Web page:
Echinoporia inermis was described by Coelho (2008) based on morphological characteristics of a single specimen. The phylogenetic relationships of the genus and its species remain unknown.
The species has been recorded from only a limited number of sites since 2008, considered endemic to the southern and southeastern regions of the Brazilian Atlantic Forest and represented by no more than 24 collections. Echinoporia inermis occurs in the historically threatened region of the Brazilian Atlantic Forest strongly fragmented and composed of secondary forest. This species should be assessed based on its small population and the threats that its population is submitted.
Currently, this species is only known from seven sites in the southern Atlantic Forest domain of Brazil, in the Dense Ombrophilous Forests in São Paulo and in Rio Grande do Sul states, and one site in an Araucaria Forest. In Rio Grande do Sul the type species was collected on decayed wood of Senna macranthera, but no substrate identification was given in the later collections. The species is expected to be endemic to the southern and southeastern Atlantic Forest.
The species has been recorded 24 times, from four sites in São Paulo State and three in Rio Grande do Sul. The species was described based on a specimen collected in 2006 at Rio Grande do Sul State, Santa Maria, District of Boca do Monte, FEPAGRO (Coelho 2008). The species was recollected nine years later in São Paulo State (Motato-Vásquez et al. 2015). The sites in São Paulo and Rio Grande do Sul are conservation units extensively sampled, with frequent mycological surveys. The Atlantic Forest is the most studied domain in Brazil, with many traditional and active groups of specialists in fungal taxonomy extensively surveying throughout the region. Thus, the species is likely rare.
Considering the number of known sites where the species was found and the number of known collections, it is estimated that there are no more than 500-1000 sites of occurrence, each supporting up to 8 mature individuals. Total population is estimated at up to 21,000 mature individuals in one subpopulation. This is likely to be in decline as a result of past and ongoing habitat destruction and fragmentation. Therefore, the population is expected to decline by at least 16% over the next 30 years, driven by habitat quality loss, continued destruction and fragmentation of the habitat in the Atlantic Forest due to human activity and climate change. Population decline was estimated in light of extension loss of suitable habitat (Rezende et al. 2018) and the putative influence that habitat degradation has on species occupation in a given environment (Berglund & Jonsson 2002, Haddad et al. 2015)
Population Trend: Decreasing
Echinoporia inermis is a saprobic wood-decomposer, causing a white-rot. It is likely restricted to the southern Atlantic Forest, only from Dense Ombrophilous Montane Forest. The type specimen was described as found on decayed wood of Senna macranthera, but no substrate identification was provided in the later collections.
Only 28% of the original area of the Atlantic Forest remains. Currently, this biome is considered one of the world’s hotspots, which remains prone to anthropogenic threats. It is represented by forest fragments, being affected by secondary effects of previous deforestation, such as climate change, “secondarization” and “savannization” (Tabarelli et al. 2010, Rezende et al. 2018). Also, there are problems related to illegal activities in conservation areas and their vicinity, including fire.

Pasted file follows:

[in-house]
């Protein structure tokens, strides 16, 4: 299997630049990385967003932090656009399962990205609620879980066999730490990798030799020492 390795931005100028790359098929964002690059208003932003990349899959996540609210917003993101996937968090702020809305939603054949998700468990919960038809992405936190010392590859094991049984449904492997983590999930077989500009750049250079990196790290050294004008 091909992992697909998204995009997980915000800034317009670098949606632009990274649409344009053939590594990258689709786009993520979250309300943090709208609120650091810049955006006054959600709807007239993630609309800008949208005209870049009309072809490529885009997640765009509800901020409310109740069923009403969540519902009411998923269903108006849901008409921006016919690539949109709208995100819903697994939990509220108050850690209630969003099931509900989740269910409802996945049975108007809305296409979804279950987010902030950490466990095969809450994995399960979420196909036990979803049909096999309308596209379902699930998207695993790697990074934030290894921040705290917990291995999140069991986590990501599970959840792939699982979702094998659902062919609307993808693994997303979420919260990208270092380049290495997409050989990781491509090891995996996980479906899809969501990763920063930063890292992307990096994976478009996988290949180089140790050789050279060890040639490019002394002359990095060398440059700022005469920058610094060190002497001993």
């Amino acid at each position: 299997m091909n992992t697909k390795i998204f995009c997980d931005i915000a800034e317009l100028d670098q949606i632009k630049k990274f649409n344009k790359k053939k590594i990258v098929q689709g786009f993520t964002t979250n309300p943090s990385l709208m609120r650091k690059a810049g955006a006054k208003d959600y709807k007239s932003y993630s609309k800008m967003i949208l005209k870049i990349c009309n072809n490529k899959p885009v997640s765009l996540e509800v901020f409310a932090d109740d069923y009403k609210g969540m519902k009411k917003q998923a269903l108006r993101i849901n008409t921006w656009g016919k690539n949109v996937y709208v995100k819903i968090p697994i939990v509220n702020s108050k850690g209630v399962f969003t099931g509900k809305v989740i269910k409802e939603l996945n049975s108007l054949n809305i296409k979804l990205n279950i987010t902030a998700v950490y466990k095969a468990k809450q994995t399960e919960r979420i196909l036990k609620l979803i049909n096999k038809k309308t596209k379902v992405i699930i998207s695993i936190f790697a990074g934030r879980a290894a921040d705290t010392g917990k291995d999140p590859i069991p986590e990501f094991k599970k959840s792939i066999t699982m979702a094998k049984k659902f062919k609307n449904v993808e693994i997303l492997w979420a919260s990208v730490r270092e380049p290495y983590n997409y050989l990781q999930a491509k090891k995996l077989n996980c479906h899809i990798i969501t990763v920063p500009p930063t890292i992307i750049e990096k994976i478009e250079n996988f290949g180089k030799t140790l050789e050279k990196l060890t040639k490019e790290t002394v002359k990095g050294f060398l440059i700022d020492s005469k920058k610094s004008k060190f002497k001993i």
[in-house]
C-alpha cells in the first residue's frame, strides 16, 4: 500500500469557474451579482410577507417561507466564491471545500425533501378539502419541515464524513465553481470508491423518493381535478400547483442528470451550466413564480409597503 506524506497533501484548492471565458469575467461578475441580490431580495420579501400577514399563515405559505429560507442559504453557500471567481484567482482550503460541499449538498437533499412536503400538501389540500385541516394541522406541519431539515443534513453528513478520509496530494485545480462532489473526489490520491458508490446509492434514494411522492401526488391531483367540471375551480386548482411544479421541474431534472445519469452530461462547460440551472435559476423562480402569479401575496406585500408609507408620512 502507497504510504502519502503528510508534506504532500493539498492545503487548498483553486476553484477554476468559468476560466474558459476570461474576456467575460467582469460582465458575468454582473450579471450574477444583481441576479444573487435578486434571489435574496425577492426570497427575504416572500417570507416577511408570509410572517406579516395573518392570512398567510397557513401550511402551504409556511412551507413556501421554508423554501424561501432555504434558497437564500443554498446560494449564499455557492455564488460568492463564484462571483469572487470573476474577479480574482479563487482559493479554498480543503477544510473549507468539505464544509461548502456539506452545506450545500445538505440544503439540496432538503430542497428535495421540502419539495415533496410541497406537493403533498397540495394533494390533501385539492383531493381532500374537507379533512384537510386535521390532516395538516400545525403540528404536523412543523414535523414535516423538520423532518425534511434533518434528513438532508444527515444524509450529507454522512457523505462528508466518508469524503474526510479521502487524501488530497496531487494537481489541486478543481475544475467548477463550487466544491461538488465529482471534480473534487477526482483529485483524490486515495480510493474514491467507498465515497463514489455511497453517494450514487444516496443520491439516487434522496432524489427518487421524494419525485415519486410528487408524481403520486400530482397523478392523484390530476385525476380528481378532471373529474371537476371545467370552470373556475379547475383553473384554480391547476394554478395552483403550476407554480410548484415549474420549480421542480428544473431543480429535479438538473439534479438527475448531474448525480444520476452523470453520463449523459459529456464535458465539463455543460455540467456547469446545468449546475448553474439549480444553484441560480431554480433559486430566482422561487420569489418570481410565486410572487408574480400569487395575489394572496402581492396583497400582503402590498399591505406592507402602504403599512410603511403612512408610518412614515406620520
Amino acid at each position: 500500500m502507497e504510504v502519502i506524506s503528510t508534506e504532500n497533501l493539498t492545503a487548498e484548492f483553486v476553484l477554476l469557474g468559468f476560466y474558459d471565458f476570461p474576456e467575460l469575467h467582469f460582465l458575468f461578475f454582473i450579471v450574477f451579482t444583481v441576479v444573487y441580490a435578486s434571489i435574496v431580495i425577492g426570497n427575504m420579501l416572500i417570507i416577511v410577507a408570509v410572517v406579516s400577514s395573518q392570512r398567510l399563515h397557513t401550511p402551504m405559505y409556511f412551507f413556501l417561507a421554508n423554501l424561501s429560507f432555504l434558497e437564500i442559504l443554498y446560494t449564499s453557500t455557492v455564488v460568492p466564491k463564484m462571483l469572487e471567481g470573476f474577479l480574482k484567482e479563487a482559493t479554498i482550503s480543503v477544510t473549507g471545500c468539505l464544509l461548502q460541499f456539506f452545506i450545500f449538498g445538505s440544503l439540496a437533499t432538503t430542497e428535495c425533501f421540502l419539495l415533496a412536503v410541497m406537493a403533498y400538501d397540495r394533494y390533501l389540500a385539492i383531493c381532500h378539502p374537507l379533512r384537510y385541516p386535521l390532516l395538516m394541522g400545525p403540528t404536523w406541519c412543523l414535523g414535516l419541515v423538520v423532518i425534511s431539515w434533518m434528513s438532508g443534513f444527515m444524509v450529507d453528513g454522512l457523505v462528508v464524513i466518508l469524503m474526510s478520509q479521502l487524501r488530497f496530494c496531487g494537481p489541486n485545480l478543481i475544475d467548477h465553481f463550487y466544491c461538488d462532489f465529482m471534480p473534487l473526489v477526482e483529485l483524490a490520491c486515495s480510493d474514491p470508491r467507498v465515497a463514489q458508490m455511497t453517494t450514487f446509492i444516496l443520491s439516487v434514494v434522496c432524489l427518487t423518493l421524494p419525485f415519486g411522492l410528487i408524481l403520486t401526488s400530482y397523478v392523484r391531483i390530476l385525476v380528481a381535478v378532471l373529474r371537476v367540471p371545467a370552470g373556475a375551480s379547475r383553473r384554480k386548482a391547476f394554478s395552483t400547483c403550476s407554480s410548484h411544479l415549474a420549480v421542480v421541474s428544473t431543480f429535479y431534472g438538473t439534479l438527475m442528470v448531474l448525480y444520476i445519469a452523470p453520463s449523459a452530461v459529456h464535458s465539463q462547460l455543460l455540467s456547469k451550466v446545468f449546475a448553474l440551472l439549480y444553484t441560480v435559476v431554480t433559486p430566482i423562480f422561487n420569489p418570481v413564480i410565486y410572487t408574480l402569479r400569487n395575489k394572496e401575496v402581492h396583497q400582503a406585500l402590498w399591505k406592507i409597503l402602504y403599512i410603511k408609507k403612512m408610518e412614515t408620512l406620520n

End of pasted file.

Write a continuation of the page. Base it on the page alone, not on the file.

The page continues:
All the sites where the species occurs are in conservation areas ranging from 10 km2 to a maximum of 400 km2. Being considered small fragments, which are not interconnected. Some of these places are islands within large cities, such as the Parque Estadual da Cantareira in São Paulo. The main conservation action to prevent the decline of the species is the preservation of the known and potential sites by effectively managing existing, and establishing new, conservation areas. Surveys are needed in unexplored areas to better understand the species’ distribution and ecology. The areas of south Brazil with appropriate vegetation deserve special attention.
Phylogeny, culture studies and more surveys in other areas where the species potentially occurs are needed to better understand the species biology and confirm its distribution and ecology.
Berglund H, Jonsson BG. 2003. Nested plant and fungal communities; the importance of area and habitat quality in maximizing species capture in boreal old-growth forests. Biol. Conserv. 112: 319–328 (2).
Coelho, G. 2008. Echinoporia inermis G. Coelho sp. nov. Fungal Planet: 27.
Haddad NM, Brudvig LA, Clobert J, Davies K, Gonzalez A, Holt RD, Lovejoy TE, Sexton JO, Austin MP, Collins CD, Cook WM, Damschen EI, Ewers RM, Foster BL, Jenkins CN, King AJ, Laurance WF, Levey DJ, Margules CR, Melbourne BA, Nicholls AO, Orrock JL, Song DX, Townshend JR. 2015. Habitat fragmentation and its lasting impact on Earth’s ecosystems. Science Advances, 1(2): 2015;1:e1500052. doi: 10.1126/sciadv.1500052.
Motato-Vásquez, V., Robledo, G.L. & Gugliotta, A.M. 2015. New records and geographic distribution map of echinoporia Ryvarden (Schizoporaceae, Basidiomycota) species in the Neotropics. Check List 11(1): 1508
Rezende, C.L., Scarano, F.R., Assad, E.D., Joly, C.A., Metzger, J.P., Strassburg, B.B.N., Tabarelli, M., Fonesca, G.A. and Mittermeier, R.A. 2018. From hotspot to hopespot: An opportunity for the Brazilian. Atlantic Forest. Perspectives in ecology and conservation 16: 208-214.
Tabarelli, M., Aguiar, A. V., Ribeiro, M. C., Metzger, J. P., and Peres, C. A. 2010. Prospects for biodiversity conservation in the Atlantic Forest: Lessons from aging human-modified landscapes. Biological Conservation 143(10): 2328-2340.